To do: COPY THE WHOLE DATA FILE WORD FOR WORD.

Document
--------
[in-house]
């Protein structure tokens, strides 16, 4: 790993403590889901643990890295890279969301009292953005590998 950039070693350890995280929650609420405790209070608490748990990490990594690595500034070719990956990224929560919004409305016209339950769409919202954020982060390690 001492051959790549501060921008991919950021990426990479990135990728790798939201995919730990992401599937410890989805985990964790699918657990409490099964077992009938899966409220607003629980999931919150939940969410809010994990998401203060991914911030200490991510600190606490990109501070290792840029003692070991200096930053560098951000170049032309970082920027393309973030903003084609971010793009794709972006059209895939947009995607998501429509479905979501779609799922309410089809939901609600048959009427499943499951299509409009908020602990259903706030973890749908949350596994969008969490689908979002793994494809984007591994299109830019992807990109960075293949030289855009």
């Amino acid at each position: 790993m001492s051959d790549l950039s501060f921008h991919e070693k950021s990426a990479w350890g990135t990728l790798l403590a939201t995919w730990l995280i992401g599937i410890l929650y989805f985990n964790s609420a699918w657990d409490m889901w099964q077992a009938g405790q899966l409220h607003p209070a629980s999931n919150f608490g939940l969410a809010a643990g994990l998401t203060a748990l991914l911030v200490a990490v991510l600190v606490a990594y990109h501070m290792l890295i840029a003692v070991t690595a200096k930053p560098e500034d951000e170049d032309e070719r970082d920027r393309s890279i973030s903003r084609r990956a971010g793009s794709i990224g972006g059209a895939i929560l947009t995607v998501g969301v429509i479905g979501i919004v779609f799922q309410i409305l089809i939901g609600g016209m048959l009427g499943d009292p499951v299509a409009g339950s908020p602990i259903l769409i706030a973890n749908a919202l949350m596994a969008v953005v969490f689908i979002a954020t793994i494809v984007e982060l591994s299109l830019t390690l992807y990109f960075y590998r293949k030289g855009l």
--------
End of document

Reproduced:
[in-house]
């Protein structure tokens, strides 16, 4: 790993403590889901643990890295890279969301009292953005590998 950039070693350890995280929650609420405790209070608490748990990490990594690595500034070719990956990224929560919004409305016209339950769409919202954020982060390690 001492051959790549501060921008991919950021990426990479990135990728790798939201995919730990992401599937410890989805985990964790699918657990409490099964077992009938899966409220607003629980999931919150939940969410809010994990998401203060991914911030200490991510600190606490990109501070290792840029003692070991200096930053560098951000170049032309970082920027393309973030903003084609971010793009794709972006059209895939947009995607998501429509479905979501779609799922309410089809939901609600048959009427499943499951299509409009908020602990259903706030973890749908949350596994969008969490689908979002793994494809984007591994299109830019992807990109960075293949030289855009």
């Amino acid at each position: 790993m001492s051959d790549l950039s501060f921008h991919e070693k950021s990426a990479w350890g990135t990728l790798l403590a939201t995919w730990l995280i992401g599937i410890l929650y989805f985990n964790s609420a699918w657990d409490m889901w099964q077992a009938g405790q899966l409220h607003p209070a629980s999931n919150f608490g939940l969410a809010a643990g994990l998401t203060a748990l991914l911030v200490a990490v991510l600190v606490a990594y990109h501070m290792l890295i840029a003692v070991t690595a200096k930053p560098e500034d951000e170049d032309e070719r970082d920027r393309s890279i973030s903003r084609r990956a971010g793009s794709i990224g972006g059209a895939i929560l947009t995607v998501g969301v429509i479905g979501i919004v779609f799922q309410i409305l089809i939901g609600g016209m048959l009427g499943d009292p499951v299509a409009g339950s908020p602990i259903l769409i706030a973890n749908a919202l949350m596994a969008v953005v969490f689908i979002a954020t793994i494809v984007e982060l591994s299109l830019t390690l992807y990109f960075y590998r293949k030289g855009l």